TIFF 2022: The Inspection Review

Elegance Bratton's The Inspection is a schematic but uplifting queer military drama

“Are you in trouble?” Such is the greeting uttered by Gabrielle Union’s Inez towards her son, in an early scene of Elegance Bratton’s debut narrative feature The Inspection. But although it sets a portentous tone for its protagonist’s journey, this drama surprisingly evolves into an uplifting true story of queer identity.

The Inspection centers on Ellis French (Jeremy Pope), a young gay man living in Trenton, New Jersey. Having been rejected by his mother while still a teenager, he is homeless with nowhere to go. Running out of options, he decides to enlist in the Marines. But as a gay man entering a prototypical environment of traditional machismo, the experience will test him physically, emotionally and psychologically.

Indeed, Ellis soon finds himself in troubling situations as he undergoes arduous training under the cruel watch of his instructor Laws (a terrifying Bokeem Woodbine). In one shrewd shot, a road sign suggestively lists Plantation and Recruit Training Depot as adjacent places, immediately hinting towards the demoralizing experience to come. And the film certainly lives up to this promise, depicting typical scenes of forceful commands, condescending insults and montages of strenuous physical training. When Ellis’ sexuality is revealed, the homophobia makes him the target of even more severe abuse.

The procedural aspects of the training hardly explores new territory for those familiar with military films. However, Bratton’s direction and rhythmic audiovisual language is inspired in the way it emphasizes the dance-like choreography required of the drills. Similarly, as the storyline explores the hidden vulnerability of trainees and instructors alike, he cuts to the truth of the performativity underlying masculinity.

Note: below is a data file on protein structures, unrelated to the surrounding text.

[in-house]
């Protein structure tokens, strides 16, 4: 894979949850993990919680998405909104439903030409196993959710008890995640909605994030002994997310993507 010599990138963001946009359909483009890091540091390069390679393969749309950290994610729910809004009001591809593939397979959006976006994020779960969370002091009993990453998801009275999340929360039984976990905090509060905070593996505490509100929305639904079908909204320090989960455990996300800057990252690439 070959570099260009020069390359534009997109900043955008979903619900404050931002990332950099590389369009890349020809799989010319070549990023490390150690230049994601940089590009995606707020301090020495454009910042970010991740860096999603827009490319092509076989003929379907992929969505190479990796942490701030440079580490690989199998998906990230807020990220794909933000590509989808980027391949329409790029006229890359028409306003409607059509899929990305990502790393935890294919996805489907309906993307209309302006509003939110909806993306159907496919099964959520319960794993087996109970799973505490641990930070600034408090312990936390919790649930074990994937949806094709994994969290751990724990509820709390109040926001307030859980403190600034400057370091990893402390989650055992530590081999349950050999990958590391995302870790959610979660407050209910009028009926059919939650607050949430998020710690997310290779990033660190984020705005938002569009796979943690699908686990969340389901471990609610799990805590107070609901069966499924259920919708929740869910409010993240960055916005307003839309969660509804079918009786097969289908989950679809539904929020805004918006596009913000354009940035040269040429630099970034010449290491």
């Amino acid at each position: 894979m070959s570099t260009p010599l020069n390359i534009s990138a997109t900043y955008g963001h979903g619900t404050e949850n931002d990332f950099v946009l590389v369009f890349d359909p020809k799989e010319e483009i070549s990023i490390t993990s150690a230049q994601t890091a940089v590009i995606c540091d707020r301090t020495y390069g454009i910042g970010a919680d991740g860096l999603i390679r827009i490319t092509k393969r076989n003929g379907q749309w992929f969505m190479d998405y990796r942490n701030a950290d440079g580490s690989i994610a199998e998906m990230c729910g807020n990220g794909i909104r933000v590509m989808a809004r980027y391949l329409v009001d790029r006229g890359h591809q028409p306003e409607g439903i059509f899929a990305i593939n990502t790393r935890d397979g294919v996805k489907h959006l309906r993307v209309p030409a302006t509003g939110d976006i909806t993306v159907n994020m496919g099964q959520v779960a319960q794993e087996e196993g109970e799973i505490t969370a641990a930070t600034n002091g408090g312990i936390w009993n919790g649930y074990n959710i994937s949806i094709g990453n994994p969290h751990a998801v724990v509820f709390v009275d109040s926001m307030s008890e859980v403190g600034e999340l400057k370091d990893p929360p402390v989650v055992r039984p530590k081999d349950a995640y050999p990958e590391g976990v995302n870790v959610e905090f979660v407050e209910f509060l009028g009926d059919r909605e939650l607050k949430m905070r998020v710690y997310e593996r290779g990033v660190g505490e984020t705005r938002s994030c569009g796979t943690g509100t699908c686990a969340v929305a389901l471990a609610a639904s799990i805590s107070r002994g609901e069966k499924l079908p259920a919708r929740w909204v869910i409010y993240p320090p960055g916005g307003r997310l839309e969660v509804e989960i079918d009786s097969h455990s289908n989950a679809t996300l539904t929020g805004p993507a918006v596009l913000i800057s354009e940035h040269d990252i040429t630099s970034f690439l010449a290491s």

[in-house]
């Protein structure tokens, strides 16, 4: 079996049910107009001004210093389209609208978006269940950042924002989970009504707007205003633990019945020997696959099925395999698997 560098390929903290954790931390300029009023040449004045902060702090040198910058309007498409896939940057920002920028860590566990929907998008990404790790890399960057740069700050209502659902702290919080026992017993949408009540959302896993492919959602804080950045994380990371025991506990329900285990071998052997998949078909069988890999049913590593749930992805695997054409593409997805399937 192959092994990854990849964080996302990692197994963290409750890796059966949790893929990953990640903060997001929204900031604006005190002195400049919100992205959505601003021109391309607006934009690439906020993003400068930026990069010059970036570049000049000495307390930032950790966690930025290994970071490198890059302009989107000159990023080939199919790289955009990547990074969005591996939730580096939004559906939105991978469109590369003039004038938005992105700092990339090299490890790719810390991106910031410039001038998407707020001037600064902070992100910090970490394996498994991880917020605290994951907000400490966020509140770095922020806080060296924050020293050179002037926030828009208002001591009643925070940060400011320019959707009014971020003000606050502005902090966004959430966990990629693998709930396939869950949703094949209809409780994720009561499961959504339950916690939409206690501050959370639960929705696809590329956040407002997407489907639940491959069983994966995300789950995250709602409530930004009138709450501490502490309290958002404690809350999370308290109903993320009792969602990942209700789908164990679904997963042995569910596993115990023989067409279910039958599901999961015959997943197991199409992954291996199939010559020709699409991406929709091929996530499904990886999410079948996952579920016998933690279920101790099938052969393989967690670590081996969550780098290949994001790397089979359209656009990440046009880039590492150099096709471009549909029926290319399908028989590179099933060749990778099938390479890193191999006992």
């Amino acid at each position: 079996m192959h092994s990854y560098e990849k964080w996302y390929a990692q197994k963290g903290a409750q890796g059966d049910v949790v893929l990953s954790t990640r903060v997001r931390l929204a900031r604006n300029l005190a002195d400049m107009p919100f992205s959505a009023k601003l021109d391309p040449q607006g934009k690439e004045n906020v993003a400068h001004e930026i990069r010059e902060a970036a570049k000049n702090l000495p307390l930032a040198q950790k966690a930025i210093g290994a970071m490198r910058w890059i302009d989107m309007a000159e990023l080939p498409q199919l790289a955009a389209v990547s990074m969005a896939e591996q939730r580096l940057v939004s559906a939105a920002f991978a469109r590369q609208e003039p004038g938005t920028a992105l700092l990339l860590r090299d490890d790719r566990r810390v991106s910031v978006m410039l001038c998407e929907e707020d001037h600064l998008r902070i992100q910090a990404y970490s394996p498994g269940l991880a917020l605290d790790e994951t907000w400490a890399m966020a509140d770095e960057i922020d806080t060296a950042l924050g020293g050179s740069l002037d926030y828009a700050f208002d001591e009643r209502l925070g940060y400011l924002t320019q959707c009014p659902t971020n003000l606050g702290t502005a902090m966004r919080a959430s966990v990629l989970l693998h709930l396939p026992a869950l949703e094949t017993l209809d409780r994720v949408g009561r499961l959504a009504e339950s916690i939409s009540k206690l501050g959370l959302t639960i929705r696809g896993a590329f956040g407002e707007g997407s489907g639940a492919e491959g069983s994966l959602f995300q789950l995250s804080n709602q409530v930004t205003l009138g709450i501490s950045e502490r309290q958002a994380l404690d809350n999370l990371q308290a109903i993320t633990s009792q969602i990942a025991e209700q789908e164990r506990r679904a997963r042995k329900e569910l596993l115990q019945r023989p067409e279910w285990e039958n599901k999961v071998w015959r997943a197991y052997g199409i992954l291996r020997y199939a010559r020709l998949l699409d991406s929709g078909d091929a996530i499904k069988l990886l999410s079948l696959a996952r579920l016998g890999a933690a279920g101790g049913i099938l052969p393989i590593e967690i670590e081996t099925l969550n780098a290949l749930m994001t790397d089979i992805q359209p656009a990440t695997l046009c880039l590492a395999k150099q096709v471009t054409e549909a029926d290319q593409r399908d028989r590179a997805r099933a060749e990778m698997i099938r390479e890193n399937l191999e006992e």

For the persecuted Ellis, this masculine performance proves to be particularly challenging. But the film’s biggest appeal lies in its surpassing of victimhood to convey the inherent bravery and strength often required of queer people’s existence in heteronormative societies. Indeed, The Inspection indirectly posits that gay men are well suited for the military, as a life of fighting against intolerance instills its own mental toughness. And this mix of vulnerability and fortitude is conveyed brilliantly by Jeremy Pope, who is perfectly cast in the lead ole due to his natural poise and searching, pleading eyes.

In another noteworthy casting accomplishment, Gabrielle Union stands out as Ellis’ scornful mother. A vision of pursed lips and transparent emotions, her appearances are brief but impactful. In fact, the entire ensemble thankfully succeeds in their heavy lifting, as the schematic screenplay struggles to fill out the finer details and nuances surrounding the narrative’s pivotal moments. The scenes between Union and Pope are especially effective at expressing rich backstories and a shared history. Ultimately, The Inspection may not be the most distinctive screenplay, but through its characters and their portrayals, it brings a vital message of hope and queer resilience to the screen.